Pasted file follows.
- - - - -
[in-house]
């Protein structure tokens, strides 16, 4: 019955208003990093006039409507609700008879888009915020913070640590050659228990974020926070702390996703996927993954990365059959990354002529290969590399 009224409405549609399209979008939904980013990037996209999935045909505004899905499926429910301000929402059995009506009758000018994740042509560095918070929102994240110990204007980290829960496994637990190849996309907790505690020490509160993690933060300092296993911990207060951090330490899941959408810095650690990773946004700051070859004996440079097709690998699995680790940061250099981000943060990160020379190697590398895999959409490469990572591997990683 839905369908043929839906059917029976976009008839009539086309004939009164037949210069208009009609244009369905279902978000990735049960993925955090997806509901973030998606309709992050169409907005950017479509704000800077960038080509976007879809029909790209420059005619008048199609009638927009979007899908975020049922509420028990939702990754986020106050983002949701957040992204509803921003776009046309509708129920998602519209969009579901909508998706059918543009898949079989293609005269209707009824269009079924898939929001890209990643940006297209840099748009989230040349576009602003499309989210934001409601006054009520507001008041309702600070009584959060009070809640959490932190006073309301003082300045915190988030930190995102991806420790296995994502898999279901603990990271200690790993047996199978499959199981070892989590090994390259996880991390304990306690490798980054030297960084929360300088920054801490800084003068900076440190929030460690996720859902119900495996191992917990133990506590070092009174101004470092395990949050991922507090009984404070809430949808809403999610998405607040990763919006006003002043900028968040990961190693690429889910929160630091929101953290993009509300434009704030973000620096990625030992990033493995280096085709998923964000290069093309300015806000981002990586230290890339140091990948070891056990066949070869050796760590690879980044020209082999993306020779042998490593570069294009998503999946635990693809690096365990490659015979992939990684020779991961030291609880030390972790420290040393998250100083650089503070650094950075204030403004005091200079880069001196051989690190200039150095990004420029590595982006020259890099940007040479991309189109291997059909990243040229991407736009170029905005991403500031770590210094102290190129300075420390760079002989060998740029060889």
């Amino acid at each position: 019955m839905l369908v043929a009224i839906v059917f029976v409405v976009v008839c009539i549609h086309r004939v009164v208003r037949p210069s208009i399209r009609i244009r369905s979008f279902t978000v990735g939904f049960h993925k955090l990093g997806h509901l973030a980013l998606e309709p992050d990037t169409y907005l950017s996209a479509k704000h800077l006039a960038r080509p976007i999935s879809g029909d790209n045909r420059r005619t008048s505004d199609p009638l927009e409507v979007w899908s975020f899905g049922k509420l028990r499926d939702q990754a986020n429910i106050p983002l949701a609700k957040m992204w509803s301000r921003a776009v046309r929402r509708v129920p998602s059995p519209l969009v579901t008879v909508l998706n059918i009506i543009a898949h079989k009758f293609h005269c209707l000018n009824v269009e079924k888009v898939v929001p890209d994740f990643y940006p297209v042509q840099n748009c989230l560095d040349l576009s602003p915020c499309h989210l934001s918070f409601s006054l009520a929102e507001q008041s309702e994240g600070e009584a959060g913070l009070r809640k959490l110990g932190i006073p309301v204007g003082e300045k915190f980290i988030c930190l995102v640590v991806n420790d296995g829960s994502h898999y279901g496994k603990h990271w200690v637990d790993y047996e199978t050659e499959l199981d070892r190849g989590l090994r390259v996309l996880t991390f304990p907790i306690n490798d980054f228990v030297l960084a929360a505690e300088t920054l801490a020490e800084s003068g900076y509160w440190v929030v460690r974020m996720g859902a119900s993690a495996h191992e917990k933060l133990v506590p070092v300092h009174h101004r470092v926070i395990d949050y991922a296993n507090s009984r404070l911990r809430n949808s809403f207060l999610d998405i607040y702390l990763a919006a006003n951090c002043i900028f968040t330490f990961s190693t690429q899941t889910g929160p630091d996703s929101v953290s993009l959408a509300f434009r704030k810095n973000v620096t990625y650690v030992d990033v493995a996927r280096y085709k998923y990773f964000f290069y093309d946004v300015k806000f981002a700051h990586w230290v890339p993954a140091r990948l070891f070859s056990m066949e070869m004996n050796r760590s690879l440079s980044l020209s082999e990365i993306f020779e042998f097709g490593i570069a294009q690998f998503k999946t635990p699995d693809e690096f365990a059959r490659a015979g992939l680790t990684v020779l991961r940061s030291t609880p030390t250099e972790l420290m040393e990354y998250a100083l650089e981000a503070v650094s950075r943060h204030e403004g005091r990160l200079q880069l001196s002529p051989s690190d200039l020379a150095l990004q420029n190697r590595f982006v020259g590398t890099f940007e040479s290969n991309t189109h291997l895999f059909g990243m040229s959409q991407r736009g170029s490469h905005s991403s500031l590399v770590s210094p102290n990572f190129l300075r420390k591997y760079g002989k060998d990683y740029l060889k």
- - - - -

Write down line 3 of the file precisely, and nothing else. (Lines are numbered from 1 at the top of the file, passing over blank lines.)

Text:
């Amino acid at each position: 019955m839905l369908v043929a009224i839906v059917f029976v409405v976009v008839c009539i549609h086309r004939v009164v208003r037949p210069s208009i399209r009609i244009r369905s979008f279902t978000v990735g939904f049960h993925k955090l990093g997806h509901l973030a980013l998606e309709p992050d990037t169409y907005l950017s996209a479509k704000h800077l006039a960038r080509p976007i999935s879809g029909d790209n045909r420059r005619t008048s505004d199609p009638l927009e409507v979007w899908s975020f899905g049922k509420l028990r499926d939702q990754a986020n429910i106050p983002l949701a609700k957040m992204w509803s301000r921003a776009v046309r929402r509708v129920p998602s059995p519209l969009v579901t008879v909508l998706n059918i009506i543009a898949h079989k009758f293609h005269c209707l000018n009824v269009e079924k888009v898939v929001p890209d994740f990643y940006p297209v042509q840099n748009c989230l560095d040349l576009s602003p915020c499309h989210l934001s918070f409601s006054l009520a929102e507001q008041s309702e994240g600070e009584a959060g913070l009070r809640k959490l110990g932190i006073p309301v204007g003082e300045k915190f980290i988030c930190l995102v640590v991806n420790d296995g829960s994502h898999y279901g496994k603990h990271w200690v637990d790993y047996e199978t050659e499959l199981d070892r190849g989590l090994r390259v996309l996880t991390f304990p907790i306690n490798d980054f228990v030297l960084a929360a505690e300088t920054l801490a020490e800084s003068g900076y509160w440190v929030v460690r974020m996720g859902a119900s993690a495996h191992e917990k933060l133990v506590p070092v300092h009174h101004r470092v926070i395990d949050y991922a296993n507090s009984r404070l911990r809430n949808s809403f207060l999610d998405i607040y702390l990763a919006a006003n951090c002043i900028f968040t330490f990961s190693t690429q899941t889910g929160p630091d996703s929101v953290s993009l959408a509300f434009r704030k810095n973000v620096t990625y650690v030992d990033v493995a996927r280096y085709k998923y990773f964000f290069y093309d946004v300015k806000f981002a700051h990586w230290v890339p993954a140091r990948l070891f070859s056990m066949e070869m004996n050796r760590s690879l440079s980044l020209s082999e990365i993306f020779e042998f097709g490593i570069a294009q690998f998503k999946t635990p699995d693809e690096f365990a059959r490659a015979g992939l680790t990684v020779l991961r940061s030291t609880p030390t250099e972790l420290m040393e990354y998250a100083l650089e981000a503070v650094s950075r943060h204030e403004g005091r990160l200079q880069l001196s002529p051989s690190d200039l020379a150095l990004q420029n190697r590595f982006v020259g590398t890099f940007e040479s290969n991309t189109h291997l895999f059909g990243m040229s959409q991407r736009g170029s490469h905005s991403s500031l590399v770590s210094p102290n990572f190129l300075r420390k591997y760079g002989k060998d990683y740029l060889k």